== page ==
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Generalizing: The descriptive struggle

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Author(s): Barney G. Glaser, Ph.D.; Hon Ph.D.

Journal: Grounded Theory Review : an International Journal
ISSN 1556-1542

Volume: 6;
Issue: 1;
Date: 2006;
Original page

Keywords: generalizing | discriptive gereralizations | Qualitative Data Analysis

ABSTRACT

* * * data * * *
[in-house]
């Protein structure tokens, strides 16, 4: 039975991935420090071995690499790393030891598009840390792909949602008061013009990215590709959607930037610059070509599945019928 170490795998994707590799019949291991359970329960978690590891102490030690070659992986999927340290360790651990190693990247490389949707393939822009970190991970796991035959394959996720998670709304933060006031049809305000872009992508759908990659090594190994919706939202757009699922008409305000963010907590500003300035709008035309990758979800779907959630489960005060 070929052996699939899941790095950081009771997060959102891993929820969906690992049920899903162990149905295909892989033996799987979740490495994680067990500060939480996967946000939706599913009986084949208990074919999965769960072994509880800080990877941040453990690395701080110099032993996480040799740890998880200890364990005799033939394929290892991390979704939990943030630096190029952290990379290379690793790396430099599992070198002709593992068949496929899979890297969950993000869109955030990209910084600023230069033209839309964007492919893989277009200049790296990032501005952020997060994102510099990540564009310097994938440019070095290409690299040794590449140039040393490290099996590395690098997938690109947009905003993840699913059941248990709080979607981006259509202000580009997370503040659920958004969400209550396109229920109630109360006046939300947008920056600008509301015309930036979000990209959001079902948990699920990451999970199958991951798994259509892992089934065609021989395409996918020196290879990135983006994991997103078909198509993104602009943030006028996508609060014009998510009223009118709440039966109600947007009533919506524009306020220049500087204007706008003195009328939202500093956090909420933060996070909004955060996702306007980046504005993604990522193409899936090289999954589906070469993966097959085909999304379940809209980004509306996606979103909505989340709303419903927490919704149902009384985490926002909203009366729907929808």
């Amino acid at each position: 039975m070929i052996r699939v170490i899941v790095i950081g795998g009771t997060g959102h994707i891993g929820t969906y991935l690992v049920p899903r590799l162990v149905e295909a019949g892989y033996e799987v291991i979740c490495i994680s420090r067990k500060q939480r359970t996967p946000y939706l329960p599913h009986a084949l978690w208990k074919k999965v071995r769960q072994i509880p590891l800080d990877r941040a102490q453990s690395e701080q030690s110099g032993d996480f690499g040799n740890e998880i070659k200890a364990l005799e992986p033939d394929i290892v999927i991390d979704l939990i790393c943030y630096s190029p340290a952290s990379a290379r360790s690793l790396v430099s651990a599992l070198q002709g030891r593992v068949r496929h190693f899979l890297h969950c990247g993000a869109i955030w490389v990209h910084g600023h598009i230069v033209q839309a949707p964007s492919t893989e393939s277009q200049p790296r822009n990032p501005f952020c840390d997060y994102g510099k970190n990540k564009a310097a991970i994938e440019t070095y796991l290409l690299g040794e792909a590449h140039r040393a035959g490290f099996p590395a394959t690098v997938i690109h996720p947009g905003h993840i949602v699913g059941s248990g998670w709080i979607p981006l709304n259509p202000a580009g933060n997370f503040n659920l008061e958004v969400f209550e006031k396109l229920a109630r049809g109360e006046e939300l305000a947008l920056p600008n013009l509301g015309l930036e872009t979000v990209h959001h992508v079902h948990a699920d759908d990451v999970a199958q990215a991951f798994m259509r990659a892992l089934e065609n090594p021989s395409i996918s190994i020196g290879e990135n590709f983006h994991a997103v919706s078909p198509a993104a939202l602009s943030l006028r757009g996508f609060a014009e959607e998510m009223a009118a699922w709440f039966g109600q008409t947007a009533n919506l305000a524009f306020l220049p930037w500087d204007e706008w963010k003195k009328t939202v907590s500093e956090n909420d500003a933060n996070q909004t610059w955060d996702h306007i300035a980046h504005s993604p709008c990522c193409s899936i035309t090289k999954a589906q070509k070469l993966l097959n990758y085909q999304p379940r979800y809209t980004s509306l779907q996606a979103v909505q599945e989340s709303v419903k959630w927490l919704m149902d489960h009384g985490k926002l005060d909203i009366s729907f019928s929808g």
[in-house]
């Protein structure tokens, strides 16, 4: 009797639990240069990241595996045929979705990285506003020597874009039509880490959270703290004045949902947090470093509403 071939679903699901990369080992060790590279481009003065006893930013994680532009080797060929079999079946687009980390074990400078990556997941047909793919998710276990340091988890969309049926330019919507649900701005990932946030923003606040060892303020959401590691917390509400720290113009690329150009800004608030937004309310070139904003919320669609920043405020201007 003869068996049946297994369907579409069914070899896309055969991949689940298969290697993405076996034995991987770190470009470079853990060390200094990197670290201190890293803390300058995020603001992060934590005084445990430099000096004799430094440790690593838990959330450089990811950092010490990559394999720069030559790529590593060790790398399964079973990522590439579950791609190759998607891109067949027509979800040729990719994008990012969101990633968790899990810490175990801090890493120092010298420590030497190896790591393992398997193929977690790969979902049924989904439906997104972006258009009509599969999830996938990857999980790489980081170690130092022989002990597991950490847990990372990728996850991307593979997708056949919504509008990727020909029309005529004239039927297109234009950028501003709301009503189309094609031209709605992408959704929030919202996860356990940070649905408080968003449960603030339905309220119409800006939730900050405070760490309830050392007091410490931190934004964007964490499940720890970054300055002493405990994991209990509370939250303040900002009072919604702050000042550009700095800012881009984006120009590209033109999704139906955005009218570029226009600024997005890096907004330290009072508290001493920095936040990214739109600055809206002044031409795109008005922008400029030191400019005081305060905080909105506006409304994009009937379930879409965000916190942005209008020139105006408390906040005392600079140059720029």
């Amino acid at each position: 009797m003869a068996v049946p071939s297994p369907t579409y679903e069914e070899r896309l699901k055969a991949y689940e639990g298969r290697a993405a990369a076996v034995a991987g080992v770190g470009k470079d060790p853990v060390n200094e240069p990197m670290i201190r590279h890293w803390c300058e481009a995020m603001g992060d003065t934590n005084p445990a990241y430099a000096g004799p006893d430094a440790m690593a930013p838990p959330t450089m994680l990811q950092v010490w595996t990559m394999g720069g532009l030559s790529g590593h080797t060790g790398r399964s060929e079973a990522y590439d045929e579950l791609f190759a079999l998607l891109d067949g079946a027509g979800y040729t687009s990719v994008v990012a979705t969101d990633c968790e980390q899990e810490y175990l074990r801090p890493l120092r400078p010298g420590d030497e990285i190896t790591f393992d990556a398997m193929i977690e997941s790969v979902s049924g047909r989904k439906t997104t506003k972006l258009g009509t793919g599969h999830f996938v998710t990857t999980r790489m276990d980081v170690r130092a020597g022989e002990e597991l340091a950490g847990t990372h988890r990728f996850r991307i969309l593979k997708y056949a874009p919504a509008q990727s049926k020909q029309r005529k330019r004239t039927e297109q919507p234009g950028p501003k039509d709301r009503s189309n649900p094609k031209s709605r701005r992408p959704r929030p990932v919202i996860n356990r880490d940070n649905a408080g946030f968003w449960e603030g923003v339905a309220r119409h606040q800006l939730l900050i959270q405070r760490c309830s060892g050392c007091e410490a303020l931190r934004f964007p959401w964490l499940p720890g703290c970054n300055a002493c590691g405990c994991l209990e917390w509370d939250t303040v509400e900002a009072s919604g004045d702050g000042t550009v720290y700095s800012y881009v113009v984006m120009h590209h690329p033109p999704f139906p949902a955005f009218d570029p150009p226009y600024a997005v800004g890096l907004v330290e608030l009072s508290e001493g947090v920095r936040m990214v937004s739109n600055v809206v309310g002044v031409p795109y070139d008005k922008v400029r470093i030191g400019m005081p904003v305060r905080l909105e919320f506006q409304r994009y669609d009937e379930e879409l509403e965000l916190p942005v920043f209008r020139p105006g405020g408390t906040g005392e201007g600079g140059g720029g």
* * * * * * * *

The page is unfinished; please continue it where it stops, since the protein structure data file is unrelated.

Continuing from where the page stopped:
The literature is not kind to the use of descriptive generalizations. Authors struggle and struggle to find and rationalize a way to use them and then fail in spite of trying a myriad of work-arounds. And then we have Lincoln and Guba’s famous statement: “The only generalization is: there is no generalization” in referring to qualitative research. (op cit, p. 110) They are referring to routine QDA yielding extensive descriptions, but which tacitly include conceptual generalizations without any real thought of knowledge about them. In this chapter I wish to explore this struggle for the purpose of explaining that the various contra arguments to using descriptive generalizations DO NOT apply to the ease of using conceptual generalizations yielded in SGT and especially FGT. I will not argue for the use of descriptive generalization. I agree with Lincoln and Guba with respect to QDA, “the only generalization is: there is no generalization.” It is up to the QDA methodologists, of whom there are many; to continue the struggle and I wish them well.
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